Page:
This classic account of one of California's great tragedies is once again made available to the public after being out-of-print for over twenty years. It is a fascinating narrative, recounting the arrival of William Mulholland in 1877, the search for supplies of water for thirsty southern California, and the subsequent Owens Valley water troubles. The dam break and flood are vividly portrayed, with many eyewitness accounts. Post-mortems of the disaster are offered, including the unique legal history of relief and restitution by the City of Los Angeles on nearly 3,000 claims-none of which were ever filed through the courts
Geology of the damsite, construction of the dam, mistrust of the structure by persons of the area, valley people's resentment of the mass destruction, relief work and restoration, investigations of the failure-all are presented in interesting, factual, and unbiased narration.
Trace metals play key roles in life - all are toxic above a threshold bioavailability, yet many are essential to metabolism at lower doses. It is important to appreciate the natural history of an organism in order to understand the interaction between its biology and trace metals. The countryside and indeed the natural history of the British Isles are littered with the effects of metals, mostly via historical mining and subsequent industrial development. This fascinating story encompasses history, economics, geography, geology, chemistry, biochemistry, physiology, ecology, ecotoxicology and above all natural history. Examples abound of interactions between organisms and metals in the terrestrial, freshwater, estuarine, coastal and oceanic environments in and around the British Isles. Many of these interactions have nothing to do with metal pollution. All organisms are affected from bacteria, plants and invertebrates to charismatic species such as seals, dolphins, whales and seabirds. All have a tale to tell.
The rate of species and natural habitat loss across our planet is steadily accelerating. This book argues that existing practises of plant conservation are inadequate and firmly supports the placement of ecological restoration at the cornerstone of biodiversity conservation. The author unifies different aspects of conservation into one coherent concept, including natural area protection, ex situ conservation and in situ interventions through either population management or ecological restoration. Assisted colonization, experimentation, and utilization of threatened plant species are raised as crucial elements in restoration, with partly novel ecosystems being among its major target areas. Covering a wide spectrum of plant conservation examples, and offering practical methodologies alongside the theoretical context, this is a vital resource for students, research scientists and practitioners in conservation biology and restoration ecology.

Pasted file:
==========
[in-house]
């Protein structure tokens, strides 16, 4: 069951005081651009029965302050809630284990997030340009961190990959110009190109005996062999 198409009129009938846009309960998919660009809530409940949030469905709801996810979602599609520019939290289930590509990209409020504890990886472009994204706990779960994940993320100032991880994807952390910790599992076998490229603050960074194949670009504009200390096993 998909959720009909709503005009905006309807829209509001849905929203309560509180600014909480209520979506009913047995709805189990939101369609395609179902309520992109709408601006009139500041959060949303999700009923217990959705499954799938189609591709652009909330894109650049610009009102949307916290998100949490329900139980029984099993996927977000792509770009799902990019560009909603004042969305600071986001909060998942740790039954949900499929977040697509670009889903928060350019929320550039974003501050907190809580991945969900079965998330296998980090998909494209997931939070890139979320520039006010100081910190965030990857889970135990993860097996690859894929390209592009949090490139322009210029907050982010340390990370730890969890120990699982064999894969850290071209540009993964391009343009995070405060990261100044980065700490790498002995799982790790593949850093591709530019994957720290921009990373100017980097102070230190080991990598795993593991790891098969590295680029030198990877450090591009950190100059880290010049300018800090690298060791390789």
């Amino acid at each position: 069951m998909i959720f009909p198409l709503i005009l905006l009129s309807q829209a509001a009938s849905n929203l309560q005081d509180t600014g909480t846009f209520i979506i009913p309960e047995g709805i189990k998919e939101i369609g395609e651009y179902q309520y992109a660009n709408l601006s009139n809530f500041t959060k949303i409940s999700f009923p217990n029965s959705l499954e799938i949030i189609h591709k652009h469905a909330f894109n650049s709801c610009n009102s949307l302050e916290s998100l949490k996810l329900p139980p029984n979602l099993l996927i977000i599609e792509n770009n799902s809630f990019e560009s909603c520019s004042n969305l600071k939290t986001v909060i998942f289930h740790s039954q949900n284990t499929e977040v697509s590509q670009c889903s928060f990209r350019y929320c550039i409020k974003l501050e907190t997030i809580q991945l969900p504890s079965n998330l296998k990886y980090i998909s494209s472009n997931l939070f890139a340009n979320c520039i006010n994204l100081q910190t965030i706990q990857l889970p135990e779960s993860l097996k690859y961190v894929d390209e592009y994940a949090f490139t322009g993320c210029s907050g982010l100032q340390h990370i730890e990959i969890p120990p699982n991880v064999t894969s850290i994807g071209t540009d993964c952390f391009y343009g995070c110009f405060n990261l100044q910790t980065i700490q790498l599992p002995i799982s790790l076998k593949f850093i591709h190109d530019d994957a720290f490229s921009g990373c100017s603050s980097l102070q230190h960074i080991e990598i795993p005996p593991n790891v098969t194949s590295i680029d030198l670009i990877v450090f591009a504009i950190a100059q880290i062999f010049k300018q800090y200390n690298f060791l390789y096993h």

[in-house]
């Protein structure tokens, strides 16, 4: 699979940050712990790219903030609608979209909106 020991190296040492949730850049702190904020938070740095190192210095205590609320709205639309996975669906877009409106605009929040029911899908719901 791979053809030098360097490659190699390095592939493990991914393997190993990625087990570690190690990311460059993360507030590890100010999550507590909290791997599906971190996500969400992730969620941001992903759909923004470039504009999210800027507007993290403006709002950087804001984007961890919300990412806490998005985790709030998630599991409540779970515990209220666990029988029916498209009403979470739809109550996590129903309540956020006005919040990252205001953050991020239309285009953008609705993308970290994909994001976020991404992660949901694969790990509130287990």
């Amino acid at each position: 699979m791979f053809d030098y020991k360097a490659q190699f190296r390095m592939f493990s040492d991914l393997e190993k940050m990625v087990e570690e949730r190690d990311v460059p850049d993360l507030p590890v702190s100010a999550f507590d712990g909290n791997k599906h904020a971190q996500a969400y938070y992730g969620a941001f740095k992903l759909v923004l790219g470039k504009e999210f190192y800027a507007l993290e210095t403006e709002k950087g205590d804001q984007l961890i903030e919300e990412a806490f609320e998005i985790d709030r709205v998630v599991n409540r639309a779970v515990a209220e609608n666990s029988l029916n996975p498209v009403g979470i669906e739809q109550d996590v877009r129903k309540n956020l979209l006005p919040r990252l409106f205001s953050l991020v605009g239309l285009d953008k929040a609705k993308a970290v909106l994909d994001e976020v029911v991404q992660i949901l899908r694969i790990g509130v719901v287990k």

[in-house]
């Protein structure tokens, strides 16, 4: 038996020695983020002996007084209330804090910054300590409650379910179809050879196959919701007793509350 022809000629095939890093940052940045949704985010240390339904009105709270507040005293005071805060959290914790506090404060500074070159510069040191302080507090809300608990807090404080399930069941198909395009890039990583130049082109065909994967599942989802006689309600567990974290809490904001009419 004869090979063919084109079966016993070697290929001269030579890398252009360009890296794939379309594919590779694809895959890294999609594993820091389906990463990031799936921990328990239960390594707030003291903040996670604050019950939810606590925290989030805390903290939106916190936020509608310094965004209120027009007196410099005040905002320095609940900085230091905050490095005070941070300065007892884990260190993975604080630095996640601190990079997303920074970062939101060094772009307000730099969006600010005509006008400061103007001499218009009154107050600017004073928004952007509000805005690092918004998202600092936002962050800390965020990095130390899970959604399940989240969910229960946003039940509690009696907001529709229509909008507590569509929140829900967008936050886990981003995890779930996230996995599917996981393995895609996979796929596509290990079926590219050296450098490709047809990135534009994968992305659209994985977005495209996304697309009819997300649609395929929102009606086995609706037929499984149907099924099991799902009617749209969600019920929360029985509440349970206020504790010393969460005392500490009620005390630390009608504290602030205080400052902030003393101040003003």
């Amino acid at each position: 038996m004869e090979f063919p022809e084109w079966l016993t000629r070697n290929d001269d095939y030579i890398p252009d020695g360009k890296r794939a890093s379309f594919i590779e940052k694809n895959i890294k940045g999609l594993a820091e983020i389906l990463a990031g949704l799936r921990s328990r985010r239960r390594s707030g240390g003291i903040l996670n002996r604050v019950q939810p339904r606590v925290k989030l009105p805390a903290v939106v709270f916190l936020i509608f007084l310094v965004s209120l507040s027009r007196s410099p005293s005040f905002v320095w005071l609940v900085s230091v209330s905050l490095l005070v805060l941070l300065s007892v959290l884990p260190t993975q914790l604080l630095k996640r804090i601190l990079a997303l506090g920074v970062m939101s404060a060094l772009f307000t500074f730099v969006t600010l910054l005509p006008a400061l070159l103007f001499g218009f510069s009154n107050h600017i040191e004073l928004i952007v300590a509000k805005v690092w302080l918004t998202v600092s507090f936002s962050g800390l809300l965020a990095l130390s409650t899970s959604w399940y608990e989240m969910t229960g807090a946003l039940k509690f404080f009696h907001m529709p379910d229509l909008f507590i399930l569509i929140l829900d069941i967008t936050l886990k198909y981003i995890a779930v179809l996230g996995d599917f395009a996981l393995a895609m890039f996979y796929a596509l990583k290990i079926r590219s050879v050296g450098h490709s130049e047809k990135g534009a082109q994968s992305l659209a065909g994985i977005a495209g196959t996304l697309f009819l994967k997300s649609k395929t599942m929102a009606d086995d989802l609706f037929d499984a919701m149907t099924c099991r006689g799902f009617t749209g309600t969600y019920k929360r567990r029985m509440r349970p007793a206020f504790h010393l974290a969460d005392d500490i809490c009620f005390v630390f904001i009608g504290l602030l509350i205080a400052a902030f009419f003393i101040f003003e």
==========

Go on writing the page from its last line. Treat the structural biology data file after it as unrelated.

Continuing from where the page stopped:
Soon after her fiftieth birthday, Melissa Walker set out on a journey that many women of her generation have mapped only in their dreams. Having spent her adult life raising children and climbing the academic ladder, Walker decided to put some of the environmental theories she'd taught into practice. Leaving her suburban life, she ventured into the wilderness. Like many American chroniclers before her who have surrendered to the aimless pleasures of the road, Walker had no geographical destination in mind, but she did have two definite goals - one personal, one political - for her journey. She was looking for the peace and solitude of the backcountry, certainly, but she also wanted to learn the dynamics of preserving wild places and to devote herself to that cause. Walker took off on three extended solitary trips over the next two years, establishing a way of life for herself that continues to this day. In the Sky Islands of southern Arizona, on the banks of the Popo Agie River and the Wind River Mountains in Wyoming, in Yellowstone, Grand Teton, Rocky Mountain, and Olympic National Park, in Gila and Glacier Peak Wilderness, she encountered the hazards of wild animals and extreme weather, and she began to reassess what parts of her life she could control. Her belief in the primacy of individual achievement changed as she confronted the hidden structures of life. And her understanding of her environment broadened when in addition to grizzly bears, bighorn sheep, and mountain lions, she also met ranchers, loggers, cowboys, and outfitters whose livelihoods depend on activities that may threaten wilderness. Living on Wilderness Time is a book for those who have visited wild places and want to return and for others whose overcommitted urban lives make them long for land where time is measured differently and human beings are scarce. Above all it is a call to join those, like Aldo Leopold, who see wilderness as vital to the human community.
From an acclaimed Guardian First Book Award finalist comes a debut novel 'brutal and beautiful in equal measure' (Emily St. John Mandel) Bea's five-year-old daughter, Agnes, is slowly wasting away. The smog and pollution of the overdeveloped, overpopulated metropolis they call home is ravaging her lungs. Bea knows she cannot stay in the City, but there is only one alternative: The Wilderness State. Mankind has never been allowed to venture into this vast expanse of untamed land. Until now. Bea and Agnes join eighteen other volunteers who agree to take part in a radical experiment. They must slowly learn how to live in the unpredictable, often dangerous Wilderness, leaving no trace on their surroundings in their quest to survive. But as Agnes embraces this new existence, Bea realises that saving her daughter's life might mean losing her in ways she hadn't foreseen. At once a blazing lament of our contempt for nature and a deeply humane portrayal of motherhood, The New Wilderness is an extraordinary, urgent novel from a celebrated new literary voice.